Contrasted effects of relative humidity and precipitation on urban PM2.5 pollution in high elevation urban areas

Rasa Zalakeviciute, Jesús López-Villada, Yves Rybarczyk

Research output: Contribution to journalArticlepeer-review

29 Citations (Scopus)


Levels of urban pollution can be influenced largely by meteorological conditions and the topography of the area. The impact of the relative humidity (RH) on the daily average PM2.5 concentrations was studied at several sites in a mid-size South American city at a high elevation over the period of nine years. In this work, we show that there is a positive correlation between daily average urban PM2.5 concentrations and the RH in traffic-busy central areas, and a negative correlation in the outskirts of the city inmore industrial areas. While in the traffic sites strong events of precipitation (≥9 mm) played a major role in PM2.5 pollution removal, in the city outskirts, the PM2.5 concentrations decreased with increasing RH independently of rain accumulation. Increasing PM2.5 concentrations are to be expected in any highly motorized city where there is high RH and a lack of strong precipitation, especially in rapidly growing and developing countries with high motorization due to poor fuel quality. Finally, two models, based on a logistic regression algorithm, are proposed to describe the effect of rain and RH on PM2.5, when the source of pollution is traffic-based vs. industry-based.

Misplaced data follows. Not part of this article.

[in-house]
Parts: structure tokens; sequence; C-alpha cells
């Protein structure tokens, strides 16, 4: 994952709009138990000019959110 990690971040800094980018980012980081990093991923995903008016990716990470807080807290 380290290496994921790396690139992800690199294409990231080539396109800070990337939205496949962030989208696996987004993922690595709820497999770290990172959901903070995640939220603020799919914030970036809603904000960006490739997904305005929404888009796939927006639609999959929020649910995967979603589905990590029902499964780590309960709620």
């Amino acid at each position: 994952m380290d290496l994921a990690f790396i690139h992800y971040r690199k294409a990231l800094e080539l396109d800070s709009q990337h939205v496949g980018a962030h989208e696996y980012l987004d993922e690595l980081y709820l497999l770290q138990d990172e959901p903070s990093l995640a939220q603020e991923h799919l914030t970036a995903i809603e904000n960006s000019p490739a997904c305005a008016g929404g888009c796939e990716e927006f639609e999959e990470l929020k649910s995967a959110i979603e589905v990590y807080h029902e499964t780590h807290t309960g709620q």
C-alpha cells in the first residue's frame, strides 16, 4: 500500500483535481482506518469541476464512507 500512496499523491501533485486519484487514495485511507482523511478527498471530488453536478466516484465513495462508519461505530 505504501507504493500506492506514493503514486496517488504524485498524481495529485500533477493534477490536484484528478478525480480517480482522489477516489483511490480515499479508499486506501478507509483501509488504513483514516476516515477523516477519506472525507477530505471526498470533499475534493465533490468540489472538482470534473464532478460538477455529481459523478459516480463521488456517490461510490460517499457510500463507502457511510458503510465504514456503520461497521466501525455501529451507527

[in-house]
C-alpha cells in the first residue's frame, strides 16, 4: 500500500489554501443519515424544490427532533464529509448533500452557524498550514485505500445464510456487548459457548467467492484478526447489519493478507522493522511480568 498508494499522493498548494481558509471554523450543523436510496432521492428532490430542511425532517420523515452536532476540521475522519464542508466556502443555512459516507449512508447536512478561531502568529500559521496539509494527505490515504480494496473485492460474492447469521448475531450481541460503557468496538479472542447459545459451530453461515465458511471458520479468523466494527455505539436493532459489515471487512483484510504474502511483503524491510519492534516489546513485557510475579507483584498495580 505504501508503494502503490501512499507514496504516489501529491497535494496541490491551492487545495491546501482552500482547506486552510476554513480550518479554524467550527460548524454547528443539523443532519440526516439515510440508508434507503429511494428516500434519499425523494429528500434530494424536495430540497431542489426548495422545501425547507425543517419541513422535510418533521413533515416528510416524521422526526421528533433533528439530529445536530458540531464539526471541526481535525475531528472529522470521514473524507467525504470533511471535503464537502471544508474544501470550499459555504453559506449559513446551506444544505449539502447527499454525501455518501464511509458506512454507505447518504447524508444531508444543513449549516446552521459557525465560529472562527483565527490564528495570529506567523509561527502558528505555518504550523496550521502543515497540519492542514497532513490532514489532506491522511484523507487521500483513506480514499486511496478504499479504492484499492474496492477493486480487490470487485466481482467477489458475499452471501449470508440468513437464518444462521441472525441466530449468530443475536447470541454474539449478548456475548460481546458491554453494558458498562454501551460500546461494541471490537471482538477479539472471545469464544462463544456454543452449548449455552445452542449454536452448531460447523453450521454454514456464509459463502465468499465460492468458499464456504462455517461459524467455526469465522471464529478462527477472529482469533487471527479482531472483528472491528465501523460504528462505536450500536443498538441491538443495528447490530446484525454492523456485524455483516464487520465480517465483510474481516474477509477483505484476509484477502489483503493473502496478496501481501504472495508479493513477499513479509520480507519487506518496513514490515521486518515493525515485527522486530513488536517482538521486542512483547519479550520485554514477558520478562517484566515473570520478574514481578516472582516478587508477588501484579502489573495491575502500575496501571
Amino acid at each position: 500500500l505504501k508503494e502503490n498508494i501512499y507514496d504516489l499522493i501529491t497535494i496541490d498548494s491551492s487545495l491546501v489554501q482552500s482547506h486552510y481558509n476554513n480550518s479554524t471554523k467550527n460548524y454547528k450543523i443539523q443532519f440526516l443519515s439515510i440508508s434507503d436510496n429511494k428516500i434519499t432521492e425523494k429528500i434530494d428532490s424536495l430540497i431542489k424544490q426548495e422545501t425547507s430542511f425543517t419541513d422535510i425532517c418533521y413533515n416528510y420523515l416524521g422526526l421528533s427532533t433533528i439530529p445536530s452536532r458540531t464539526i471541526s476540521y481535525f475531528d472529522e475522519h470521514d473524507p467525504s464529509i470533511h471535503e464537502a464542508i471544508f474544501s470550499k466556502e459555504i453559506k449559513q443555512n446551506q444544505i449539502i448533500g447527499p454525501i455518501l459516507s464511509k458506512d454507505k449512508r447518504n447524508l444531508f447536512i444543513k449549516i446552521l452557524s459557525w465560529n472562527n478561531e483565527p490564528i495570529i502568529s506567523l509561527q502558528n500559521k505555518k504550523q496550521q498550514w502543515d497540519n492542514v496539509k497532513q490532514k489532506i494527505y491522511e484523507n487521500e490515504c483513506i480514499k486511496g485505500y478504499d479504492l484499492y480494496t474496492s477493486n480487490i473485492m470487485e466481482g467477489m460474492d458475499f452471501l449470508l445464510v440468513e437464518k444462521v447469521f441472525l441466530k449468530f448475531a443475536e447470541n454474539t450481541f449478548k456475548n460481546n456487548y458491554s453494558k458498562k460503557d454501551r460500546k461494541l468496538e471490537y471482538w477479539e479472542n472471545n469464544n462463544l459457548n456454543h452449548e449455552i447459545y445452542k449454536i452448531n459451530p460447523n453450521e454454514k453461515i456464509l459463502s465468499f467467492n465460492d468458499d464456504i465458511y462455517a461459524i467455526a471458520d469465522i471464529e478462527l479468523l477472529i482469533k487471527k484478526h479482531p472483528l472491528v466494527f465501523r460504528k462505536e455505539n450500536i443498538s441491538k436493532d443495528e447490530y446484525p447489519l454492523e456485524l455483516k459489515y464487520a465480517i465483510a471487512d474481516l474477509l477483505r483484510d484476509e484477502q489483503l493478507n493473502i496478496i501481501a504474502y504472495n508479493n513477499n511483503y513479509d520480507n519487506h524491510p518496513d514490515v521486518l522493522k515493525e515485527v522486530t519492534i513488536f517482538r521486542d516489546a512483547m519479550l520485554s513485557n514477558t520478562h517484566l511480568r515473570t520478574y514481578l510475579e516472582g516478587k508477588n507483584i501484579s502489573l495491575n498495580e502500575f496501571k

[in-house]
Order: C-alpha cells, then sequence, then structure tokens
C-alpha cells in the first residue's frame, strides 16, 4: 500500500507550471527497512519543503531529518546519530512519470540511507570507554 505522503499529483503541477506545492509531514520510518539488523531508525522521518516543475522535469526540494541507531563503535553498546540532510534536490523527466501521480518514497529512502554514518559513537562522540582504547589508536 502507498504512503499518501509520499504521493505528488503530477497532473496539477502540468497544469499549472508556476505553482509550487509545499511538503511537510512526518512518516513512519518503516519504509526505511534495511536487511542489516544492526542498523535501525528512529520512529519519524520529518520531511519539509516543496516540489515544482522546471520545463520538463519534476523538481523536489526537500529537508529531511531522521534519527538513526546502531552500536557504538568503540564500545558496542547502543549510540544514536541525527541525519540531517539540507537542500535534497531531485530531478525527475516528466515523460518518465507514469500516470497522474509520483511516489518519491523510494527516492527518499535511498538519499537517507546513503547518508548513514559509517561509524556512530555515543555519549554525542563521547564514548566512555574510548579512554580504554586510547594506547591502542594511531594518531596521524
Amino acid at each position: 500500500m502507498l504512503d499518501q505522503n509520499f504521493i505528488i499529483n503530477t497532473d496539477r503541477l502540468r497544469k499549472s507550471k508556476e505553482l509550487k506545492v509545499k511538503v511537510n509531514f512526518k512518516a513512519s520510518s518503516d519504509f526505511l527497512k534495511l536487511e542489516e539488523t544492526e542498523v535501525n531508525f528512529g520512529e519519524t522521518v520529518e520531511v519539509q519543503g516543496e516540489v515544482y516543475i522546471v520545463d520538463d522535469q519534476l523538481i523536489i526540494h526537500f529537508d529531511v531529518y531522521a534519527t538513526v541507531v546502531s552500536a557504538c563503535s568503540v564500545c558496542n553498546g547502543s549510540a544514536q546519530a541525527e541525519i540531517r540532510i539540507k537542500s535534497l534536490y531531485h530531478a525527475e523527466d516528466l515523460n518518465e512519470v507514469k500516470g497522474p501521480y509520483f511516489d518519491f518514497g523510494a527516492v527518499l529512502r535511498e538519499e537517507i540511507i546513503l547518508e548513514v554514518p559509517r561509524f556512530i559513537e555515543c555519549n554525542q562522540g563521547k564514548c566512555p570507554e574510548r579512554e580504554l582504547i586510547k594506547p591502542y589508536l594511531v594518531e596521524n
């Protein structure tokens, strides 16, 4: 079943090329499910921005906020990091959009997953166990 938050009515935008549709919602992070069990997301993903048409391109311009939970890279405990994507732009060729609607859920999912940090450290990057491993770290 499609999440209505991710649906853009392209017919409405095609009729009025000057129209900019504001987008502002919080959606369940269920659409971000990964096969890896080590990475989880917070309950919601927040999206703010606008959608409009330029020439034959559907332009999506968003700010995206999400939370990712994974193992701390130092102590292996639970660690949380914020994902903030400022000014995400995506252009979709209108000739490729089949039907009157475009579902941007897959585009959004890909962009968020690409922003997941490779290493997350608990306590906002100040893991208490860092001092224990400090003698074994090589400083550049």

Original languageEnglish
Article number2064
JournalSustainability (Switzerland)
Issue number6
Publication statusPublished - 18 Jun 2018


  • Combustion efficiency
  • Precipitation
  • Relative humidity
  • Urban PM


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